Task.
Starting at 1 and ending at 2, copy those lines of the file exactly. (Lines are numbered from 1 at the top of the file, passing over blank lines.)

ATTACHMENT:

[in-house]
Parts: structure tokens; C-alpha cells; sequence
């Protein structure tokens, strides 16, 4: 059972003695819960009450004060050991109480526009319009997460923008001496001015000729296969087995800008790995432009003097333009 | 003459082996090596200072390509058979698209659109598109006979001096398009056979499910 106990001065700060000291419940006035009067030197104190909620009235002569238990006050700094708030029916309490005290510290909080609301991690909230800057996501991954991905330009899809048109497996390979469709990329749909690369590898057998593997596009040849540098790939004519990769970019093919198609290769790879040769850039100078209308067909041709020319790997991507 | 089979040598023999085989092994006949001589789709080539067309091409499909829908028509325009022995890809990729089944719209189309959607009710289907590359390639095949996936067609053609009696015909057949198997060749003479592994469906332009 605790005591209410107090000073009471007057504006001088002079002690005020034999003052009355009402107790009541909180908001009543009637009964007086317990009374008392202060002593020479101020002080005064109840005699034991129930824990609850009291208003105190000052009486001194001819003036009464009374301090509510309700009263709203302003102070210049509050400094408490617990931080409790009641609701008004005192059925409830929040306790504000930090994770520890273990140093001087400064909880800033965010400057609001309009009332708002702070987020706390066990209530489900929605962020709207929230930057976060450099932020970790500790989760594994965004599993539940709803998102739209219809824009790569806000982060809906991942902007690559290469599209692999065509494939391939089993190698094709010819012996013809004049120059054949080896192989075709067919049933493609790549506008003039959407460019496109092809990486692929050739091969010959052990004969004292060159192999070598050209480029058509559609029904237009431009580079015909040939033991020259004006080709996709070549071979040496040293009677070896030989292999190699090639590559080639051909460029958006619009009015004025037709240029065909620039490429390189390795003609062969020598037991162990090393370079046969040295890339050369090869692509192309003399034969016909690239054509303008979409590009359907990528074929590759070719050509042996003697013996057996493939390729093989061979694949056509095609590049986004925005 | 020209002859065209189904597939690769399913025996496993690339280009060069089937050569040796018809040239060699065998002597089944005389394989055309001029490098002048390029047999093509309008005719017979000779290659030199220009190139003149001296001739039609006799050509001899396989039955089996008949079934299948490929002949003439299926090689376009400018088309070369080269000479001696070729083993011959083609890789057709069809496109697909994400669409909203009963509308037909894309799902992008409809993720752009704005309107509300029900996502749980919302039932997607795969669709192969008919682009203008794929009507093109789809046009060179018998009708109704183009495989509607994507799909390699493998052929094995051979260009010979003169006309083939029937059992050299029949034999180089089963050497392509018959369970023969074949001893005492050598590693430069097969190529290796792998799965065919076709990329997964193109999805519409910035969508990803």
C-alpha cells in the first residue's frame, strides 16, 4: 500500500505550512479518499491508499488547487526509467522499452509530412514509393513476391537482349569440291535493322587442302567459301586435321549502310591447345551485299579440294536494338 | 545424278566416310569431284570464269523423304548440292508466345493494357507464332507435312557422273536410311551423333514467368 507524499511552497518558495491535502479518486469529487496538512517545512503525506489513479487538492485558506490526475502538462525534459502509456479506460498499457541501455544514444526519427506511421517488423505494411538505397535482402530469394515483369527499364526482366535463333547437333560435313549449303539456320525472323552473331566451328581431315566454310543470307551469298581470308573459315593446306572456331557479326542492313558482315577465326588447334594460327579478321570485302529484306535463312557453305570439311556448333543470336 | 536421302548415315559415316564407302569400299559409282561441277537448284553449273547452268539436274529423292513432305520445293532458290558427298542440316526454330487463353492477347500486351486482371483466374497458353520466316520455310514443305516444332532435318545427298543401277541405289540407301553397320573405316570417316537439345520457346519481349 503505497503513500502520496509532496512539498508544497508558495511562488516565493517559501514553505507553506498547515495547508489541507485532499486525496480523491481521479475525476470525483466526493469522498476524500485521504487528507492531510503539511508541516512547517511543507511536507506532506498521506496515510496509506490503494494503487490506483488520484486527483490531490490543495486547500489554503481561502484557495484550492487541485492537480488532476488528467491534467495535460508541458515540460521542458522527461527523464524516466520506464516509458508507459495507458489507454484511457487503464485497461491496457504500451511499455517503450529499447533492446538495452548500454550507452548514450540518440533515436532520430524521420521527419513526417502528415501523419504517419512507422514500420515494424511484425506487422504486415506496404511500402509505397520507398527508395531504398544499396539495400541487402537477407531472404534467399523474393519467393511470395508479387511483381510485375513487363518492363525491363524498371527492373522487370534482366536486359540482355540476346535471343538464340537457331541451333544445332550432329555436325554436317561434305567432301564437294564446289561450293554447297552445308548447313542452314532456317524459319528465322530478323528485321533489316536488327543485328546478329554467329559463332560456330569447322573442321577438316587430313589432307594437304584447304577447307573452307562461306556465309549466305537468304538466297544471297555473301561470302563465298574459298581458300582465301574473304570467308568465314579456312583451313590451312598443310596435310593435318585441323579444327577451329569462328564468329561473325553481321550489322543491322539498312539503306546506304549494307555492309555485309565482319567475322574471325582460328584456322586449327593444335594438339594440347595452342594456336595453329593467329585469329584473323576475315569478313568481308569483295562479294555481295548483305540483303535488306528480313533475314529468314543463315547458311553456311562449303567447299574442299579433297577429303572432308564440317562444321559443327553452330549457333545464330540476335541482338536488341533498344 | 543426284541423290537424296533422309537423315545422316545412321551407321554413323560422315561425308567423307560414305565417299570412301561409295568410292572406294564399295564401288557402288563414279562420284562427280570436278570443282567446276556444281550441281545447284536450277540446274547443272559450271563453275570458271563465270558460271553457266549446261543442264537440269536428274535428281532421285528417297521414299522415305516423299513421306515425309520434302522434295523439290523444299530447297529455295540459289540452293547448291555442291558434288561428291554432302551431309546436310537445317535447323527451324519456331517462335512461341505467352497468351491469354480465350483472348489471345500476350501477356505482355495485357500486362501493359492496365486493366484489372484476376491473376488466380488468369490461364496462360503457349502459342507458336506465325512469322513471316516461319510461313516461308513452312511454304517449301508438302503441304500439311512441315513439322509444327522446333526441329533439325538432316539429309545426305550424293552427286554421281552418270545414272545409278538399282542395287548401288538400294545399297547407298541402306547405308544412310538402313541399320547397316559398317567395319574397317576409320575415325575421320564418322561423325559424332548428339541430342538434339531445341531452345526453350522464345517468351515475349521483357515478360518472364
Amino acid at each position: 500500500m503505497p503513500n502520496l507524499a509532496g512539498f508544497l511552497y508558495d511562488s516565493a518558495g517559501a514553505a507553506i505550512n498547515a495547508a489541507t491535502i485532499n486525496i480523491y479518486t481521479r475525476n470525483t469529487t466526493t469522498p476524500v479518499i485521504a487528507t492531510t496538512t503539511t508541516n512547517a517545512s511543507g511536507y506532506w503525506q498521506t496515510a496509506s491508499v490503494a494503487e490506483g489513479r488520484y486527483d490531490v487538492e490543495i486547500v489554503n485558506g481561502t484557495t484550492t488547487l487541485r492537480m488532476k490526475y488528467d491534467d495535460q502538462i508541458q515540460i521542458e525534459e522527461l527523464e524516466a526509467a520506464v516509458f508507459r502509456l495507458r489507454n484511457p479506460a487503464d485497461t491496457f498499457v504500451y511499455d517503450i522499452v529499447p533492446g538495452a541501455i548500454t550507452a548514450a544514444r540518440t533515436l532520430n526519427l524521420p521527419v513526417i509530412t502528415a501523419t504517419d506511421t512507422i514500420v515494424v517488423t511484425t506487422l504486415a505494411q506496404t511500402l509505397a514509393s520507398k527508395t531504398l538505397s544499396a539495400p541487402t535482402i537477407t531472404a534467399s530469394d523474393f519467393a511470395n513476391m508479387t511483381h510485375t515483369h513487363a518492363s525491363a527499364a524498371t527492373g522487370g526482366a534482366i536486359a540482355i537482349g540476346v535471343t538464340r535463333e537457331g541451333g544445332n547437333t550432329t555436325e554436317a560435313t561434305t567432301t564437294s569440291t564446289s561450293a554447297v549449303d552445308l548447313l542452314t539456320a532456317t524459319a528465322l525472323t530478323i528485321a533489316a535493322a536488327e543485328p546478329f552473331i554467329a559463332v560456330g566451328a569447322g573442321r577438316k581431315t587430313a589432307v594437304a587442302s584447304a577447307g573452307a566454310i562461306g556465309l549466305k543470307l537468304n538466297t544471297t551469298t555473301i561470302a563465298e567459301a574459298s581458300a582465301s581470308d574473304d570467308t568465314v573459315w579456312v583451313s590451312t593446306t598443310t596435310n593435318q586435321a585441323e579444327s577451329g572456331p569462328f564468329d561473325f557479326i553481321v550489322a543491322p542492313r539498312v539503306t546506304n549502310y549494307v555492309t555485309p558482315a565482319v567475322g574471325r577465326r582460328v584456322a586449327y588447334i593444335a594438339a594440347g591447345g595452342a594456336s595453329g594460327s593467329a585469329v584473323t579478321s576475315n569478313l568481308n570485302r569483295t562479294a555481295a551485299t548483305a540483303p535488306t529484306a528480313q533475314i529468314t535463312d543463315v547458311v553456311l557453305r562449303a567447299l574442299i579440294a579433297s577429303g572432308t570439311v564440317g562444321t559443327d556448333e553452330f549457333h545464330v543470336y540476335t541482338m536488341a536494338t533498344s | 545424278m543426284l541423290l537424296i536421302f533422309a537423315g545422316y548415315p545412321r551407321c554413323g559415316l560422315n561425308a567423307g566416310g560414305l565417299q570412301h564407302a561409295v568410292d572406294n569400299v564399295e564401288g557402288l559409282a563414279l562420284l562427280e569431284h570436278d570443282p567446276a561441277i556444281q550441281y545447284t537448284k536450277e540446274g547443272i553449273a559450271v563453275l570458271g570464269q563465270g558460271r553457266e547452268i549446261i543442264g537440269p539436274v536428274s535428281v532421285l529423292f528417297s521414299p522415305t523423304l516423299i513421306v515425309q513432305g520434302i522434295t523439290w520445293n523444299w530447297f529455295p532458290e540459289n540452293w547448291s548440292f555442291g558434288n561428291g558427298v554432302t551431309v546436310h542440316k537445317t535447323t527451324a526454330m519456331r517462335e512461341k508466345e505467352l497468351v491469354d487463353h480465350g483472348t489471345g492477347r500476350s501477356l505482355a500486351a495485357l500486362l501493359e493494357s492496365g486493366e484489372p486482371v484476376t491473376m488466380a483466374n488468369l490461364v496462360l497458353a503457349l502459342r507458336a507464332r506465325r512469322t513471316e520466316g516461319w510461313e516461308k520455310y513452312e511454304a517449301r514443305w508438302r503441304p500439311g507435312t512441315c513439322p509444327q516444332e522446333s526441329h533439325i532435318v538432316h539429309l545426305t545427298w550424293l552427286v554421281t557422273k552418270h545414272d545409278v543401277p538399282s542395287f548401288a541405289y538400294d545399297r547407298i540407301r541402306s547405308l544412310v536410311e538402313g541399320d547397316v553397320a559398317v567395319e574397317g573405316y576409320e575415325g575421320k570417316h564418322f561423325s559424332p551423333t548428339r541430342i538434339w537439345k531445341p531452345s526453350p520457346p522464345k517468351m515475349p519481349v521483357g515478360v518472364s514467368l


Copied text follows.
[in-house]
Parts: structure tokens; C-alpha cells; sequence